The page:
It was in the early 1970s, while her own sons were growing up, that Marie Winn first noticed the change.

Children didn't seem to play anymore. They didn't act, talk or even look like kids anymore. "Eight and 9-year-olds were so savvy, so grown up."

They talked about drugs, sex, divorce, rape.

It was the end of childhood innocence that Winn had noticed. She wanted to delve deeper. Was it just the urban New York kids she knew who were so precocious? Was TV the cause? Parents? Divorce?

Winn spent months interviewing several hundred parents and fourth through sixth-graders ("the heart of childhood") in an effort to look at rural and western children as well as urban families she knew in New York City.

"I found the same behavior and patterns everywhere. An incredibly high level of precocity, and adultification of kids. The carefree years have disappeared."

Cause? "A confluence of many, many circumstances," says Winn, who despite her despair at times over sorting them out has put her unsettling and controversial observations together in the book, Children Without Childhood (Pantheon, 224 pages, $13.95).

"There is a circular effect, everything seems tied to everything else in an extremely complex way. No one cause alone is to blame."

One conclusion: "The greater search for personal fulfillment on the part of adults has led to all sorts of problems for their children. Parents pursue their own goals now, and don't differentiate between what's good for them and good for their kids.

"One crucial example is the divorce epidemic, a root cause of loss of childhood for millions of kids." She devotes a chapter in her book to reviving the idea that it might be better for unhappily married parents to stay together for the sake of the kids. Citing a California study of children of divorce, she says "many marriages that had been unhappy for the adults had been reasonably comfortable, even gratifying, for the children."

Parents may be happier divorced, she concedes, but "their children are pushed prematurely into independence, deprived of their childhood."

Television also is enormously important "in bringing adult scenes into children's lives" far too early, maintains Winn, who detailed TV's overwhelming influence in an earlier book. "But blaming television alone is not quite right either. There are just too many other factors."

Winn, who emphasizes that she is a feminist, wrote her book "to sensitize parents, to make them aware of what they are doing, what the pitfalls are." She would not want to go back to the "old system, because it was unfair to women. Yet children are suffering this way."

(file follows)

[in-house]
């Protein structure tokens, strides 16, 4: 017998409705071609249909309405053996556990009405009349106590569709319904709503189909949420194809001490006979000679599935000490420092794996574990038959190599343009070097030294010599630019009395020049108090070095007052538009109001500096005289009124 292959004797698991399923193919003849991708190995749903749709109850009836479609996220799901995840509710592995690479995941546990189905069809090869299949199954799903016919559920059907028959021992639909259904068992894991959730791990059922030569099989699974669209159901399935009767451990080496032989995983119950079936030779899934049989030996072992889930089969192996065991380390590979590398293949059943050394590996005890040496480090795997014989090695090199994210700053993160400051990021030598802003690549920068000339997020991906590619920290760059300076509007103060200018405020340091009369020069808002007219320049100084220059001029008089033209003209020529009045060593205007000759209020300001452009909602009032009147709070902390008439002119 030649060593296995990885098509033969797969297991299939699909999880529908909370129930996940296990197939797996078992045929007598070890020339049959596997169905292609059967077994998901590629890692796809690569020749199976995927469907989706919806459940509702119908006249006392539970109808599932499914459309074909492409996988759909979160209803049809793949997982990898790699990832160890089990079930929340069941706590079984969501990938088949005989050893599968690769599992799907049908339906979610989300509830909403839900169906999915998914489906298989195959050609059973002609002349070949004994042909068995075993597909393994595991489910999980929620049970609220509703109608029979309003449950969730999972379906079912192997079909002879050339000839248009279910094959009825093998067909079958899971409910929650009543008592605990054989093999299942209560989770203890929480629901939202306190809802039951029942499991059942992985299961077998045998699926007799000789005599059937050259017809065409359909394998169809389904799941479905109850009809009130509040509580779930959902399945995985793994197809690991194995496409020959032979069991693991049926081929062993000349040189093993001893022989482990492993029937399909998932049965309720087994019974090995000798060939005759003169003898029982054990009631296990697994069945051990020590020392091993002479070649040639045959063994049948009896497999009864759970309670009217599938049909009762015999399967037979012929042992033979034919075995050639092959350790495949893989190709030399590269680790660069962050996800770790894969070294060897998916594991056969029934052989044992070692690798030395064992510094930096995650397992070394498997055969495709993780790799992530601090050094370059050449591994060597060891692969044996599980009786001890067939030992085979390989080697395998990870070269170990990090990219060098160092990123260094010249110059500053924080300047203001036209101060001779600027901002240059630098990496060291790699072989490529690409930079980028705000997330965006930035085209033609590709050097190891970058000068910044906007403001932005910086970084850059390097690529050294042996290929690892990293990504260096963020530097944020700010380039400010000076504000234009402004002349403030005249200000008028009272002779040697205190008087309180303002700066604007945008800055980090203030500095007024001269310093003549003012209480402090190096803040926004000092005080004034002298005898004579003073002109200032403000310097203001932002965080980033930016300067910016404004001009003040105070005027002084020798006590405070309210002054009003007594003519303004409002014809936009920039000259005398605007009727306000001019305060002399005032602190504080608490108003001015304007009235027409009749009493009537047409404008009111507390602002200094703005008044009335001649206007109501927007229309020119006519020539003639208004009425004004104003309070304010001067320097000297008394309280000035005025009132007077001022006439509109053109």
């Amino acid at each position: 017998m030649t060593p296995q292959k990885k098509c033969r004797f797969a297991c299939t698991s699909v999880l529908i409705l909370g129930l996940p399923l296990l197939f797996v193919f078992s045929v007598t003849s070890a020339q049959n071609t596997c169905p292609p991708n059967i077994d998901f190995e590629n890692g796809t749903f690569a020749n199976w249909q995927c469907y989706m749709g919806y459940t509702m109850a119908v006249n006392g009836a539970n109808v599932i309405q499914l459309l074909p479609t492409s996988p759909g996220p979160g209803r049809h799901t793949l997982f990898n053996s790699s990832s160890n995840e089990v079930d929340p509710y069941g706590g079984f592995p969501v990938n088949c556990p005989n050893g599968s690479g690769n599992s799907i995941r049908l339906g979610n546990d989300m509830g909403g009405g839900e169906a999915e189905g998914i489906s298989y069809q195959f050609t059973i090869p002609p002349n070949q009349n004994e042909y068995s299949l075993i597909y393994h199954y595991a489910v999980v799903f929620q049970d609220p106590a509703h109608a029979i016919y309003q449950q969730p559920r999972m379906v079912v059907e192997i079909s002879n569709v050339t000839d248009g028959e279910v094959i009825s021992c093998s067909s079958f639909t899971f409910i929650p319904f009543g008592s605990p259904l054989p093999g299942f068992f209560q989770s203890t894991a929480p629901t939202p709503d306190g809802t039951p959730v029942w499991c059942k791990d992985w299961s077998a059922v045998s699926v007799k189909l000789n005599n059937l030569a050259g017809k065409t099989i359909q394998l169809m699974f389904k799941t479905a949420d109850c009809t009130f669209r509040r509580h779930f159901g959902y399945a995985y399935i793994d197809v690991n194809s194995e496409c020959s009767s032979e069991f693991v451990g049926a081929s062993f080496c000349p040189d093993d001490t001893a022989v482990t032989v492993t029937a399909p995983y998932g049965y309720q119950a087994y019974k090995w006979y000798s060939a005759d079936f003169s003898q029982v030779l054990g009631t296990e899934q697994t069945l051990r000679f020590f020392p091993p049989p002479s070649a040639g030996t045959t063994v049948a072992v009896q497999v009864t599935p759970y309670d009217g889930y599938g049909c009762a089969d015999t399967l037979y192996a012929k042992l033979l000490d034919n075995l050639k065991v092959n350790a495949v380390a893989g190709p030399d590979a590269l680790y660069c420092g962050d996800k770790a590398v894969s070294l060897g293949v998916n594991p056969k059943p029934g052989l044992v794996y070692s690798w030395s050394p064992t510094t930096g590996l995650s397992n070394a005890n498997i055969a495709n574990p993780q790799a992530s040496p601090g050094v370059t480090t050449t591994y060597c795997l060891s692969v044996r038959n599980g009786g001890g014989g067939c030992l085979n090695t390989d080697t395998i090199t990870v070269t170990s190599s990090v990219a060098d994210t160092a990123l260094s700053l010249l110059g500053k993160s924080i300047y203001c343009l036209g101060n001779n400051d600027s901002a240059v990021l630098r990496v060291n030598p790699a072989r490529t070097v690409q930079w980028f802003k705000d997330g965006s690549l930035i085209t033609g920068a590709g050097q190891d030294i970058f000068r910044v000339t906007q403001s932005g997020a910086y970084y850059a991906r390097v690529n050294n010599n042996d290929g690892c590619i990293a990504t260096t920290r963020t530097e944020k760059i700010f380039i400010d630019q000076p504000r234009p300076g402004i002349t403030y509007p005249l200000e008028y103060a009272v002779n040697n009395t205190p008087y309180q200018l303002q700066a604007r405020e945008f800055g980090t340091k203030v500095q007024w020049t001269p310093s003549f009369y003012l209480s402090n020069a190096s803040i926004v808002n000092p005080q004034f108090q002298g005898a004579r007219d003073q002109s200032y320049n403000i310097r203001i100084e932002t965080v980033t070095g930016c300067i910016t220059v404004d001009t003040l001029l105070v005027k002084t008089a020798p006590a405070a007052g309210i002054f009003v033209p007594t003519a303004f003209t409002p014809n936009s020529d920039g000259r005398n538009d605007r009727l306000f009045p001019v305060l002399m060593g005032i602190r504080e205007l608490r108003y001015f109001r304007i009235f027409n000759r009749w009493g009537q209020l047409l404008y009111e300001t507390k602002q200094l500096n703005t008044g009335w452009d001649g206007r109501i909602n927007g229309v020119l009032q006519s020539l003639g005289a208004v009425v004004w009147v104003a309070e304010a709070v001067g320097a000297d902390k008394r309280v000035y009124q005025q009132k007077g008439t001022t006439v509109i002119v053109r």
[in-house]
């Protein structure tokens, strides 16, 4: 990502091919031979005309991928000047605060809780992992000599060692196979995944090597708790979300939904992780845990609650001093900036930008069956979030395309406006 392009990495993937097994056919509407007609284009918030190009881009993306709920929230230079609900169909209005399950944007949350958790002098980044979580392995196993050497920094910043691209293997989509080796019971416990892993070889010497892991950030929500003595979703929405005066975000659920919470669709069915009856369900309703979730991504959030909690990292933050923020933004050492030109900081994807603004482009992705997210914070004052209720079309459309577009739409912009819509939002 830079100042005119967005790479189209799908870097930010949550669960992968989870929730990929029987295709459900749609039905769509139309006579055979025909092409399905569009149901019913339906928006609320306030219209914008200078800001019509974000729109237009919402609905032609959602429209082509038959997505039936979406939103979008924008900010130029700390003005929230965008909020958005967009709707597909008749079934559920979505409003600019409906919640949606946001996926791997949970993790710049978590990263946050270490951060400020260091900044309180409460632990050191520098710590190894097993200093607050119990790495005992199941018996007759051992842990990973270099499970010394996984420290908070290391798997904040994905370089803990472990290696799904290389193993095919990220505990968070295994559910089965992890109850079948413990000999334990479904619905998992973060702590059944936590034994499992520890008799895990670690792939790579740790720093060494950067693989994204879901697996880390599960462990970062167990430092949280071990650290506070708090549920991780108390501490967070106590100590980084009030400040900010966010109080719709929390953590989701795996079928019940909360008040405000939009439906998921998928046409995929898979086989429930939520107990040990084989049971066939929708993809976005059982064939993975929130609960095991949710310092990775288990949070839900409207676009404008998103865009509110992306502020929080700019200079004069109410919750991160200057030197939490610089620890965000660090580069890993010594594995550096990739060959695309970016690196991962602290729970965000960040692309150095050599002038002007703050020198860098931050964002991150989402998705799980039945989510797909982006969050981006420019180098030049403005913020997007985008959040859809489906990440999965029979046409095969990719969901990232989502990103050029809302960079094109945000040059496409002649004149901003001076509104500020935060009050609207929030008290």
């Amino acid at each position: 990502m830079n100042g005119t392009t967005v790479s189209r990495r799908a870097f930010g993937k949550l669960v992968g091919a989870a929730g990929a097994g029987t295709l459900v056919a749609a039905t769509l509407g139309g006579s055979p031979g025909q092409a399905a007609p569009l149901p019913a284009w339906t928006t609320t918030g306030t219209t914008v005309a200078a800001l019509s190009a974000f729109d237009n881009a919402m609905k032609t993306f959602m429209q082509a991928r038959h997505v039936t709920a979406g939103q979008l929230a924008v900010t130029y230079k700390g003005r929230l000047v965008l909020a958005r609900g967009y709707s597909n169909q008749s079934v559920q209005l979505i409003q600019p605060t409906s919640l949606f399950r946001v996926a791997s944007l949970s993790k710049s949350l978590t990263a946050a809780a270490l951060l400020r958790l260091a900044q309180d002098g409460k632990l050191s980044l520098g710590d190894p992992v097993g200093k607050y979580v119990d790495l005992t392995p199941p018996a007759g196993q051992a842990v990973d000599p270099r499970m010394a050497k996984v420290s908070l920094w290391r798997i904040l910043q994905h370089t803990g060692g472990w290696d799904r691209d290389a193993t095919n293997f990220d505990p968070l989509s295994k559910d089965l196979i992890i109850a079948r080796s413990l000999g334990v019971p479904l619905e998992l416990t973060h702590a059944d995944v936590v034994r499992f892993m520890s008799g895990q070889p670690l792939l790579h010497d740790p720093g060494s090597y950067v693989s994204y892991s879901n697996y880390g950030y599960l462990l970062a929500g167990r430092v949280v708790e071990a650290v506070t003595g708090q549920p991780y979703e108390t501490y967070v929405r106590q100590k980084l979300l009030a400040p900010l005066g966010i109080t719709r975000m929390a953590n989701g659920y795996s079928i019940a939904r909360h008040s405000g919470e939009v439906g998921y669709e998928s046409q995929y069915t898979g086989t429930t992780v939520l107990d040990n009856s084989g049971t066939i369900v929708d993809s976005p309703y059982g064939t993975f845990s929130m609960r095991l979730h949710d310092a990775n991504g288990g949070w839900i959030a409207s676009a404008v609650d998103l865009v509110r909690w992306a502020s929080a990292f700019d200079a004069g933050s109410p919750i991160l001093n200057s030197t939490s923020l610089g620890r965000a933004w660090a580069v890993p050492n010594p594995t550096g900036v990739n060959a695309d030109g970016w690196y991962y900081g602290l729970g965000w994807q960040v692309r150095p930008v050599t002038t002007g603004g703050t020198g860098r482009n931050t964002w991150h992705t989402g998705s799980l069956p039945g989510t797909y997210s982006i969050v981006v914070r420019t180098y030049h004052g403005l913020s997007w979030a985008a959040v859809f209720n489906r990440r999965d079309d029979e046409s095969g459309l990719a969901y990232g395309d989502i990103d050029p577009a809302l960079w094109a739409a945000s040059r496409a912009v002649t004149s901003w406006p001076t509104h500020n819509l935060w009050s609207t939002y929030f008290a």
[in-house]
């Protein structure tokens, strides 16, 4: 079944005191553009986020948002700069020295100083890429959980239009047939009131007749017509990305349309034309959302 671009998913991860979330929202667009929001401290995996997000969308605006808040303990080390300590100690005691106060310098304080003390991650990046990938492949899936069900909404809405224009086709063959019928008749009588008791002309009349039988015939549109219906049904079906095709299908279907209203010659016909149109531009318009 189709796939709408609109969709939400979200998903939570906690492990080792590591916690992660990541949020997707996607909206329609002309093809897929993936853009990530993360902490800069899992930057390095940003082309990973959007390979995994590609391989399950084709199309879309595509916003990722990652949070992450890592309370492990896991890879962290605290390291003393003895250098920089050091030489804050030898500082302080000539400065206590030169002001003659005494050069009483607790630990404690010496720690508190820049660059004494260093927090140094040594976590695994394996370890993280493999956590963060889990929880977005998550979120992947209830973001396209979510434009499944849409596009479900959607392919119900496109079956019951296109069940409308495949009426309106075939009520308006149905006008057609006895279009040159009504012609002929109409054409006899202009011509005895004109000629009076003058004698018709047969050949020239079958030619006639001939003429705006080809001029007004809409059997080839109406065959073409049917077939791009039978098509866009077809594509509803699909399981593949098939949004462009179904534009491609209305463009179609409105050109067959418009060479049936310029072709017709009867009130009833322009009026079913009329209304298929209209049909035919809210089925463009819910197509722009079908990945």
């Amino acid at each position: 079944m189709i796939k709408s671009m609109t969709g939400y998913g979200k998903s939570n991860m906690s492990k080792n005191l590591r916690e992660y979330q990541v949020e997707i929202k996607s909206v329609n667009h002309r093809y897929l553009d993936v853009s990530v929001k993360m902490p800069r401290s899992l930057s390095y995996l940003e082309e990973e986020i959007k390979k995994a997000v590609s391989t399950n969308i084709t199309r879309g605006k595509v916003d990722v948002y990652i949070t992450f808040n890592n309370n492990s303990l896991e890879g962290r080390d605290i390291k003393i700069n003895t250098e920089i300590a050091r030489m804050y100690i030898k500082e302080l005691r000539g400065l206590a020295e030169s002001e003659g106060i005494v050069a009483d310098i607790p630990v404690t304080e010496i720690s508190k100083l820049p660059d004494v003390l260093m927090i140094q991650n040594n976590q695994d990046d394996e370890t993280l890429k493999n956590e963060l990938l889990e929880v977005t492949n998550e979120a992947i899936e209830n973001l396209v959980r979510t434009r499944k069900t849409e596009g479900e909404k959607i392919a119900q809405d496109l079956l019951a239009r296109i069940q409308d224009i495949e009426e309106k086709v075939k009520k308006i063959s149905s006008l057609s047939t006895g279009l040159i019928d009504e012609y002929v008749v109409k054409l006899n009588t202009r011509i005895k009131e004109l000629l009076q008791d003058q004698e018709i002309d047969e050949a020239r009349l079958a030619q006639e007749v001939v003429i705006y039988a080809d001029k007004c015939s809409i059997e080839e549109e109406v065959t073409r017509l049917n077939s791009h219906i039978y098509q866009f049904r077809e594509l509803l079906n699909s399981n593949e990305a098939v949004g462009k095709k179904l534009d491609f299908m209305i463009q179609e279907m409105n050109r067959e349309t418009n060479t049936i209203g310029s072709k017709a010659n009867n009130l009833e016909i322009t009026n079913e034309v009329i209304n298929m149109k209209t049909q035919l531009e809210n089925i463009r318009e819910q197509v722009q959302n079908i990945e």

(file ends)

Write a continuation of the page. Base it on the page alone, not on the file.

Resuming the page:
Winn perceives the adultification of kids as shrinking parental responsibility. "Childlikeness used to trigger strong protective feelings on the part of parents. Now that kids appear so sophisticated, parents are much more likely to overlook their developmental needs."

However, she adds, "I am very sympathetic to parents because this is a terrible time to be raising kids. If parents' own lives and jobs have gone haywire, it is even harder."

So far as contemporary books for children, "The trends," says Winn, "are depressing. Kids' books feature rape, abortion, child-molestation, incest. Some children do in fact face this, but not all children have to have life's burdens thrust on them. As adults we should be working to prevent these problems, not to expose our kids to them."

Movies? "I am shocked to see that kids go to R-rated movies, often with their whole families. These movies are damaging to young children, with their sadism and explicit sex. Nowadays there is often the feeling that it might be better for kids to know these things. This is new as a way of raising children."

The current tendency to be totally honest, Winn believes, "jeopardizes kids' sense of security."

Winn's own background is both traditional and traumatic. Her psychiatrist father and her mother fled Czechoslovakia "on the last boat" in 1939 to escape the Nazis. She was 3 when they settled in New York.

Married for over 20 years to a New York filmmaker, Winn has two sons in college, one at Harvard and the other studying violin at the University of Indiana. Her sister is New Yorker writer Janet Malcolm.

Winn considers herself lucky because as a free-lance writer she was able to be at home when her sons were young. "Obviously," she concedes, "this is not the answer for most people."

As for answers, Winn is skeptical of "experts." "They foster insecurity," she claims, citing Dr. Spock as the exception. "He said you know more than you think you do. But many other books make parents feel very bad."

Winn readily acknowledges that she has her share of detractors. "There are those who genuinely feel that kids are in fact better off now, people who feel deeply resentful of what they call overprotectiveness of children."

She counters: "One can strive to make childhood less burdensome to children. After all, it isn't kids who will save the world from a nuclear holocaust, it is us."